Have you uploaded your manuscript and cover to your distribution platform?

Whether you do this yourself or have your editor and book designer provide you the formats (highly recommended), be sure you receive the right formats for your distribution; ie, ebook is different from paper is different from hardback and Amazon/KDP is different formatting from Ingram etc. Not only do you need to be sure you've got all the right versions, be sure you order a proof copy of each so you can see how it looks before you launch. Do the margins and headers look right? Is the front/back cover design centered and the right font/color? If not, have your designers fix it and re-upload to avoid embarrassing mistakes.


Order paper copies for yourself

The days of stockpiling thousands in one's garage are over. Don't do that! Lean on KDP's print-to-order (when someone buys your book on Amazon, they print a copy and send it to them). It costs a bit more (not a lot more). But you will want some physical copies for you, your launch party (see below), any local indie bookstores (definitely hit them up), or sales off your website if you choose to do that at the beginning or later (limit to US sales as overseas shipping is exorbitant). You will pay KDP the print cost (for me about $4.50 on a 260-page black & white paperback) so that's not bad if your list price is $15-20 each.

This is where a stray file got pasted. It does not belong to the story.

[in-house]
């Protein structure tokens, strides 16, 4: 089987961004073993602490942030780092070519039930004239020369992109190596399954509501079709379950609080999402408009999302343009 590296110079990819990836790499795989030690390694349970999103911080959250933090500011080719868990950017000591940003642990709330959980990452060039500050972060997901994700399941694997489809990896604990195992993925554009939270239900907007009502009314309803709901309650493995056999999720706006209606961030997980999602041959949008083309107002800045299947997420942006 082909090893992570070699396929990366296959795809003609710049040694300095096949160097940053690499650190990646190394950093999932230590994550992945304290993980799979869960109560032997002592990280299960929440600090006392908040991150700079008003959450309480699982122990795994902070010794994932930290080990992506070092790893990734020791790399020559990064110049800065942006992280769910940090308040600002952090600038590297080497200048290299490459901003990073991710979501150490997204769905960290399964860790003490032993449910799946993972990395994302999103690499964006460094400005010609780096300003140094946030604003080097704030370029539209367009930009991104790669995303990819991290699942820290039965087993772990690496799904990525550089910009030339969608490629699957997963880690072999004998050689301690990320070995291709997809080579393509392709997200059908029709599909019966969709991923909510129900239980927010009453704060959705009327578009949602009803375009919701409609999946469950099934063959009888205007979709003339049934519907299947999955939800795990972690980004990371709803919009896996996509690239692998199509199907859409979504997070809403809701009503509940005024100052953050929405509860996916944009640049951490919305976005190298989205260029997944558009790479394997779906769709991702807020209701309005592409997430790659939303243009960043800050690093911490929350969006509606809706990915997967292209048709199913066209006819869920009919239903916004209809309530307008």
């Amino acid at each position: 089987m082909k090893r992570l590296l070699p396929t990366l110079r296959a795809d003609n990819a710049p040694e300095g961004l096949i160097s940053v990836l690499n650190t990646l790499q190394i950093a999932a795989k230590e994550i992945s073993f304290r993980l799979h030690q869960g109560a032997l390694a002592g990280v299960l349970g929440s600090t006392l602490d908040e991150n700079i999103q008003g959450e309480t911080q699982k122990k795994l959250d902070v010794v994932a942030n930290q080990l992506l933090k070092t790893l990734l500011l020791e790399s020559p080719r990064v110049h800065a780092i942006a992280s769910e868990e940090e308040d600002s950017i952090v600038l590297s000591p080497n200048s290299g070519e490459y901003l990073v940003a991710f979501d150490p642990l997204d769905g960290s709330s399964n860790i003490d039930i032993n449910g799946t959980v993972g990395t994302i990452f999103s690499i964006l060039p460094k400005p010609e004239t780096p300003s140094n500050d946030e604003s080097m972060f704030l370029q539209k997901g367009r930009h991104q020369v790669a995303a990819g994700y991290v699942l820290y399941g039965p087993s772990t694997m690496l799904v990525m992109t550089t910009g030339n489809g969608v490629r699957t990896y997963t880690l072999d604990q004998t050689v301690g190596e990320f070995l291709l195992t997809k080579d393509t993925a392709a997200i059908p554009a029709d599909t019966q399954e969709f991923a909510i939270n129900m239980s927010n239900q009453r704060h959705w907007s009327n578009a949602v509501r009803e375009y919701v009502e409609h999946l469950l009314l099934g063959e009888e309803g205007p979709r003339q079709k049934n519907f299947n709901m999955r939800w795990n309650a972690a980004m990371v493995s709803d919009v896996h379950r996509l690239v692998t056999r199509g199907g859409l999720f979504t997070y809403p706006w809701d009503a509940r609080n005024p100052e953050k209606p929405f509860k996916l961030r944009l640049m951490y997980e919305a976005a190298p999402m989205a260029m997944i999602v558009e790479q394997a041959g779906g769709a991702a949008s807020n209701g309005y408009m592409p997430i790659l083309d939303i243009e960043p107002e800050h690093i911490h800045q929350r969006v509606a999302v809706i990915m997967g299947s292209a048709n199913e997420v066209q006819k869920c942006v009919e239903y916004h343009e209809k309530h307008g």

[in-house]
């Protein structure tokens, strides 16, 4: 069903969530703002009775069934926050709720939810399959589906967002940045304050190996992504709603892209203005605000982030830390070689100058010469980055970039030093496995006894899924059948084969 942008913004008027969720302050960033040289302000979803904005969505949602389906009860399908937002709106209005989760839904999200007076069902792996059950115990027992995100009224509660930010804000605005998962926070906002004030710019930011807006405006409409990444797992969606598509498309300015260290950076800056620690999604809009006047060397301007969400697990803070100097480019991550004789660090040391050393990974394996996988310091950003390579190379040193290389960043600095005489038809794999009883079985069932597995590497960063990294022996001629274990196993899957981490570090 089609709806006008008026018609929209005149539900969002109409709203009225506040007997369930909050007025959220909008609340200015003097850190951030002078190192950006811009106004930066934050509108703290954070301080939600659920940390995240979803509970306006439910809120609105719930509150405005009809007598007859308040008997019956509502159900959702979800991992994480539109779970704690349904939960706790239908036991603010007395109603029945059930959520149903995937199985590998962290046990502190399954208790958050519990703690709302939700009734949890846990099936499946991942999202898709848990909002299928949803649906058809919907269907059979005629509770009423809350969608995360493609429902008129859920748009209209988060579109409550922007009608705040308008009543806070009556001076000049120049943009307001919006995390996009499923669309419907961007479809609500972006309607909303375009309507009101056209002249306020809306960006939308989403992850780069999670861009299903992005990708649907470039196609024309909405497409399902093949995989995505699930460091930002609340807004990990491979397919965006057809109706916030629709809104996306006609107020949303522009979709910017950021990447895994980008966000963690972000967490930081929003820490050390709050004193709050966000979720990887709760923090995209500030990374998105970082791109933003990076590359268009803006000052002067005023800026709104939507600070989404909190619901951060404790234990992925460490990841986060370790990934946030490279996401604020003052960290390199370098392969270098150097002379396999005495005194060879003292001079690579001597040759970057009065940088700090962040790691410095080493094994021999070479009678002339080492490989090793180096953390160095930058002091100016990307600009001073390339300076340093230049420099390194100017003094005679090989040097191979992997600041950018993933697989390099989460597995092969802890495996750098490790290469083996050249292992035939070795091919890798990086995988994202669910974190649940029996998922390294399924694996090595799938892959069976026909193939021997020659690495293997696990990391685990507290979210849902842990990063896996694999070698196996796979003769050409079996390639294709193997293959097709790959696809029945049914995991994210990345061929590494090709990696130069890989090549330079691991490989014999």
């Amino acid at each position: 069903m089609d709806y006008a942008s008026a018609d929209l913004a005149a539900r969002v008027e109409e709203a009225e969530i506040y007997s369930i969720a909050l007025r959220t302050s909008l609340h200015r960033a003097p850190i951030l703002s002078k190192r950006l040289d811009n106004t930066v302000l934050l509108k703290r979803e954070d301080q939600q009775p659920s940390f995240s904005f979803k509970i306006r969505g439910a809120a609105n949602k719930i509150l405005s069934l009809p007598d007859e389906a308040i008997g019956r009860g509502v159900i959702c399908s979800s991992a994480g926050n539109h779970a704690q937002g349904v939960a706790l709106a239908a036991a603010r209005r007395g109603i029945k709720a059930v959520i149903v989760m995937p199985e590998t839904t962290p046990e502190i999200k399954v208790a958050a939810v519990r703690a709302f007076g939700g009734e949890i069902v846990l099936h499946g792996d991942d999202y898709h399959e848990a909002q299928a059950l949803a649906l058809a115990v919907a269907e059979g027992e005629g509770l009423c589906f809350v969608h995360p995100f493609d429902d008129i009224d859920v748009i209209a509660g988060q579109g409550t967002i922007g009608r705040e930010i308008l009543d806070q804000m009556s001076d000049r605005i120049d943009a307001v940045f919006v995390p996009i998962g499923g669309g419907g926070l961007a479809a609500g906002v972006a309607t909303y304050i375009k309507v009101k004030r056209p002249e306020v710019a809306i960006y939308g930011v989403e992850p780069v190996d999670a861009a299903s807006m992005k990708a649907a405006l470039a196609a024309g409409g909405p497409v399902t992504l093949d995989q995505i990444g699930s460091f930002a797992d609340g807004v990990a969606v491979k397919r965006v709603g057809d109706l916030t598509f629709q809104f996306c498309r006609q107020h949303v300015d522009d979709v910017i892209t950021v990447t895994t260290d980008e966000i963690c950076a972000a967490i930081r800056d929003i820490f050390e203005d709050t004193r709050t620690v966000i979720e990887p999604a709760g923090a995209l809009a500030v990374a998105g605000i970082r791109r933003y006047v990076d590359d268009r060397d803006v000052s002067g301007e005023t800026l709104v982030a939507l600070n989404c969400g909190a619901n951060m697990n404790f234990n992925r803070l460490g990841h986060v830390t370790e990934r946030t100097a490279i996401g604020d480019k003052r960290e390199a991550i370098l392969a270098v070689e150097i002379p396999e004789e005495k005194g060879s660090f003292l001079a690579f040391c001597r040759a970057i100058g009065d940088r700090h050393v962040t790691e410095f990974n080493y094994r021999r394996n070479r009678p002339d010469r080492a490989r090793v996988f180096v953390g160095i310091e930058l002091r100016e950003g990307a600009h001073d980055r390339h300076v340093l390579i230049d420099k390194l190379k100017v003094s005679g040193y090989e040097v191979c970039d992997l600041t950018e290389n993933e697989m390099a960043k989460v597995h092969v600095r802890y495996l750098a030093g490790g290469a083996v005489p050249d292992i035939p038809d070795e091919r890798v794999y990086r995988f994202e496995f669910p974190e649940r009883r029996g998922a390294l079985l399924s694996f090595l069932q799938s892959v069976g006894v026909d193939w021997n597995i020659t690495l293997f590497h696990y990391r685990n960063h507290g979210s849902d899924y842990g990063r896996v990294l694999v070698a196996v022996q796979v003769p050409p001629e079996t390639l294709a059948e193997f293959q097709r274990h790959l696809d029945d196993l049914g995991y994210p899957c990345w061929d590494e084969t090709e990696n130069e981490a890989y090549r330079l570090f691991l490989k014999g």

Be ready administratively

Make sure you are registered on KDP/Ingram (they will collect and remit sales taxes so don't do that yourself but you will need to do it for others that don't do that - certainly your own sales). Have a spreadsheet to keep tabs of sales. Have materials to mail books yourself that you sell off your website (including bubble packages, maybe a sticker to seal it). Mail it media mail (currently $3.92 for most books).


When will you launch?

The answer may just be when you are ready - when you've done all the above steps and so releasing your work into the world is next up. It is worth considering if a certain date makes sense. If your book is about a holiday or focused around some event, launching on or before that date can be helpful. Book sales generally peak in November and December and before summer. January/February are often the slowest periods so take that into consideration.


Why will you launch?